Claim 1 of the auxiliary request was clearly restricted to an absorbent composite comprising only superabsorbent particles having a size in the range of 300 to 600 µm. Support for this feature was found in claims 1 and 19 of the patent as granted, read in conjunction with page 5. In fact, it was clear from the disclosure on page 5 that two possibilities were envisaged: either the superabsorbent material comprised only particles having a size in the range of 300 to 600 µm, or it comprised such particles and also particles having a size outside the range of 300 to 600 µm. The first possibility, which was more restricted, clearly represented a preferred embodiment of the invention.

Reasons for the Decision

1. The appeals are admissible.

2. The main request

2.1. Amendments (Articles 123 and 84 EPC)

2.1.1. The wording of claim 1 is based on the disclosure of claims 1, 3 and 6 of the application as filed, with the only difference that claims 3 and 6 recite "Deformation Under Load of about 0.4 millimeter or less" and "Wicking Index of about 12. centimeters or greater" whilst claim 1 omits the term "about" in these expressions.

The Board takes the view that in the present context, considering that the claim must be read with the eyes of a skilled person as correctly pointed out by the respondent, the omission of the term "about" does not result in the claim containing subject-matter which extends beyond the content of the application as filed. In fact, both the test procedure for measuring the deformation under load (page 5 of the patent in suit, line 20 ff.) and the test procedure for measuring the wicking index (page 6 of the patent in suit, line 15 ff.) require several manipulations and various measurement readings which are a source of errors. Thus, it is clear that these test procedures can only give measurements of the deformation under load and of the wicking index with a certain approximation (measurement error). Therefore, it is clear for the skilled person that the expressions "Deformation Under Load of 0.4 millimeter or less" and "Wicking Index of 12. centimeters or greater" in claim 1 refer in practice to approximate limits for the deformation under load and the wicking index. For this reason, they are equivalent in substance to the expressions "Deformation Under Load of about 0.4 millimeter or less" and "Wicking Index of about 12 centimeters or greater", respectively, recited in the claims of the application as filed.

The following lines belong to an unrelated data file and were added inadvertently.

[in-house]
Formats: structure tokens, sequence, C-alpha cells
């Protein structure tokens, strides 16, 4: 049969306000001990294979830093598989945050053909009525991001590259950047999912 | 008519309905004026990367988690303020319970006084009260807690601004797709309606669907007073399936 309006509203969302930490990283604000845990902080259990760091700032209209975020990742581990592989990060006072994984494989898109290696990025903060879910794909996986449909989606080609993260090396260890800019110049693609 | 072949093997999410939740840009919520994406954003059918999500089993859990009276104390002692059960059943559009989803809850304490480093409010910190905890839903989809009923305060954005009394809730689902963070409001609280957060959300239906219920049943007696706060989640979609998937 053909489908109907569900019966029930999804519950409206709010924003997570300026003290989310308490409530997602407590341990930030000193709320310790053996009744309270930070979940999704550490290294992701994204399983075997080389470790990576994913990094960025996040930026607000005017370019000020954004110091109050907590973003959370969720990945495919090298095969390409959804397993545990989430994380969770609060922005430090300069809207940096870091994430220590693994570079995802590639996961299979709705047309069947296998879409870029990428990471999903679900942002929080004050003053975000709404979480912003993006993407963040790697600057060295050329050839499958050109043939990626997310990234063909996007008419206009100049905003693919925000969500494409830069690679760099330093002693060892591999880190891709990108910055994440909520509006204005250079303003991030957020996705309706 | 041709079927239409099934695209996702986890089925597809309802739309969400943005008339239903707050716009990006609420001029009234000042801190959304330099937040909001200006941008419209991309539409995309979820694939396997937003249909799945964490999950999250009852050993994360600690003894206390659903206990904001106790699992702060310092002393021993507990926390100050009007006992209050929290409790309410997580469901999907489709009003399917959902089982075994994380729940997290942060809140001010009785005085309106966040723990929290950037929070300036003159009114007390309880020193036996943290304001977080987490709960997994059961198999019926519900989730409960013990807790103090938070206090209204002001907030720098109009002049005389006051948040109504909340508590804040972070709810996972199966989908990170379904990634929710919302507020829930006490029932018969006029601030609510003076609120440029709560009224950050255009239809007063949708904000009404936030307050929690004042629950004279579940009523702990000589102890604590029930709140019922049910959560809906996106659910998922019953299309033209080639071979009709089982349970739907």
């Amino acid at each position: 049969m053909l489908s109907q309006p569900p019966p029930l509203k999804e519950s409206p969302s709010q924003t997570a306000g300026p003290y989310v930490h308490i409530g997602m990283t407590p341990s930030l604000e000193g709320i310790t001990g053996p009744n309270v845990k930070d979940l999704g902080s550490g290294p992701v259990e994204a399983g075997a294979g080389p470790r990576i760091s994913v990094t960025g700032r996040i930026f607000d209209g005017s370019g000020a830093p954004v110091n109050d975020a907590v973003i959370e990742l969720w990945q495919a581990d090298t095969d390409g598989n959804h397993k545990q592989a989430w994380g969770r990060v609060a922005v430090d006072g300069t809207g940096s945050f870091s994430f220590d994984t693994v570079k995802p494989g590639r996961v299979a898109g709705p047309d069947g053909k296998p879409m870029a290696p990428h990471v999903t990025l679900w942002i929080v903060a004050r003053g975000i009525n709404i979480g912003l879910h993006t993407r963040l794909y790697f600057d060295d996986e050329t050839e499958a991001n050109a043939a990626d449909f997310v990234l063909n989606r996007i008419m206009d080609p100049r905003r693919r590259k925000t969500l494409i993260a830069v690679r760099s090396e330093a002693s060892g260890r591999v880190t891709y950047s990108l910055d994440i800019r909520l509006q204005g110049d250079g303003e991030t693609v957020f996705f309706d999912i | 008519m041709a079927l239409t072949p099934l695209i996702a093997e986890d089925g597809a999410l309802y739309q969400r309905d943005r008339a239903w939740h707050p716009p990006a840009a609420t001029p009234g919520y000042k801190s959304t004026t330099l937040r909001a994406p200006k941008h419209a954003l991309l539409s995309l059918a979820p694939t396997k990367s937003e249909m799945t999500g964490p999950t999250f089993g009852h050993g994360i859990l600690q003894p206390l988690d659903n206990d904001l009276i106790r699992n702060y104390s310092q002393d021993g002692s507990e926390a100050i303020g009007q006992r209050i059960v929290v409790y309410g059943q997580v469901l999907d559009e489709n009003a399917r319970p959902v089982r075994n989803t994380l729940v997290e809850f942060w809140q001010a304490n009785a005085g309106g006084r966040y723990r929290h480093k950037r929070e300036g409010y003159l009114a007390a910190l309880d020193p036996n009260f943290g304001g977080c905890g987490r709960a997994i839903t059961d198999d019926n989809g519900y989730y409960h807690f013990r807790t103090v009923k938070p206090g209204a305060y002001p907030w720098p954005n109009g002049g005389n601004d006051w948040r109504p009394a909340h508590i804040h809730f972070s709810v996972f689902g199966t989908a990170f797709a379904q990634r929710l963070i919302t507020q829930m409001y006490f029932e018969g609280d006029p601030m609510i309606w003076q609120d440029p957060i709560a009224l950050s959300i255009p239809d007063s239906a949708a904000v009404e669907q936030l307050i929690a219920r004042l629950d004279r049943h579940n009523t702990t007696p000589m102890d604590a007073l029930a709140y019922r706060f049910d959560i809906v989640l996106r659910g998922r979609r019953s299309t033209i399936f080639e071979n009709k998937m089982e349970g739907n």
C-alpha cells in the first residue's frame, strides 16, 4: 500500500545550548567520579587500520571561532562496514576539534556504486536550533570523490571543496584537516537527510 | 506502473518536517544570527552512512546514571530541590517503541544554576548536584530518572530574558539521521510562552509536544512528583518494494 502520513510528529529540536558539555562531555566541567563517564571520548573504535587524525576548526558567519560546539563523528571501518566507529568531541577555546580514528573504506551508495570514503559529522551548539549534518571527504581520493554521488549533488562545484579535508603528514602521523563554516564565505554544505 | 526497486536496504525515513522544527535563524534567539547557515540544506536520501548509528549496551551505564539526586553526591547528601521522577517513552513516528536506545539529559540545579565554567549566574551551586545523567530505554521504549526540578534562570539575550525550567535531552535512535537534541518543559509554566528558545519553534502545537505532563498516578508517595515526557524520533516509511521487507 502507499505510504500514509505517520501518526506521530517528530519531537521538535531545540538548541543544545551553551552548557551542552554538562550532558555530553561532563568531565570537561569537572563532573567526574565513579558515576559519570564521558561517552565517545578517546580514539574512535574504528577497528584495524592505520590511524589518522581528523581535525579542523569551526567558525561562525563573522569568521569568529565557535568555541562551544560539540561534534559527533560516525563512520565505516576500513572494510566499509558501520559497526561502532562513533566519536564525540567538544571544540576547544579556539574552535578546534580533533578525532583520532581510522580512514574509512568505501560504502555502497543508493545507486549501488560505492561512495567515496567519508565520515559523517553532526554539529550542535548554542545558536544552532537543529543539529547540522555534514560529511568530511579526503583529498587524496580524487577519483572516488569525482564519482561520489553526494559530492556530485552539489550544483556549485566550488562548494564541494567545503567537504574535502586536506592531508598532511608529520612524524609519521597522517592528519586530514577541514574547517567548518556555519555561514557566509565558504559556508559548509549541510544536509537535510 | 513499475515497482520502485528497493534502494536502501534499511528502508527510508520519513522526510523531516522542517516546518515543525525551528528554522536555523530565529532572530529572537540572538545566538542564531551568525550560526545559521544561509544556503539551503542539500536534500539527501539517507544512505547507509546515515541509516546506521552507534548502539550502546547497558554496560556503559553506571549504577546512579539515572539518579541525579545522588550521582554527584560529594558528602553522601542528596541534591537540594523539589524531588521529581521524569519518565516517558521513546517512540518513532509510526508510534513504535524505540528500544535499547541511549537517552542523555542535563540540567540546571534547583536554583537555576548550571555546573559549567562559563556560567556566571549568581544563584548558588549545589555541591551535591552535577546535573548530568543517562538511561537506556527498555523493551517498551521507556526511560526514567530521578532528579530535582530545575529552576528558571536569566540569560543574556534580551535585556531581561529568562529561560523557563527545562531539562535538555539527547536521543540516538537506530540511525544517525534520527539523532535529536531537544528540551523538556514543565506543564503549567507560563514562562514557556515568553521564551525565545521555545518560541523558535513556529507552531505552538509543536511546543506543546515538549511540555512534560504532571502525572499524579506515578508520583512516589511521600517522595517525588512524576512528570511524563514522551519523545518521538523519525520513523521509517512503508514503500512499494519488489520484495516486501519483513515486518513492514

It follows that the amendments of claim 1 are not contrary to the requirements of Article 123(2) EPC. They also do not give rise to objections under Article 123(3) EPC, as they restrict the protection conferred.

2.1.2. Since, as explained above, it is of no significance whether the term "about" is attached or not to the numerical values of the deformation under load and of the wicking index defined in claim 1 (because in any case such numerical values must be regarded as approximate), the omission of the term "about" does not result in a lack of clarity or in a lack of support by the description that would constitute an infringement of Article 84 EPC.

2.1.3. As regards the objection of appellant IV that the expression "at least about 50 weight percent superabsorbent material" does not define a clear limitation in view of the presence of the term "about", the Board takes the view that this term does not render the claim unclear but merely underlines the fact that the limit for the percentage of superabsorbent material in the claimed absorbent composite should also be regarded as an approximate figure in view of the normal variations inherent in the processes of industrial manufacture of absorbent articles.

2.2. Sufficiency of disclosure (Article 83 EPC)

2.2.1. The subject-matter of claim 1 concerns an absorbent composite which has

- at least about 50 weight percent superabsorbent material based on the combined weight of the fibres and the superabsorbent material, whereby

- said superabsorbent material has a Deformation Under Load (DUL) of 0.4 millimeters or less and a Wicking Index (WI) of 12. centimeters or greater.

Considering that the expression "said superabsorbent material" refers to the "at least about 50 weight percent superabsorbent material" based on the combined weight of the fibres and the superabsorbent material, ie to the whole superabsorbent material present in the absorbent composite, it is clear that claim 1 defines numerical limitations in respect of both the deformation under load and the wicking index for the whole superabsorbent material present in the absorbent composite.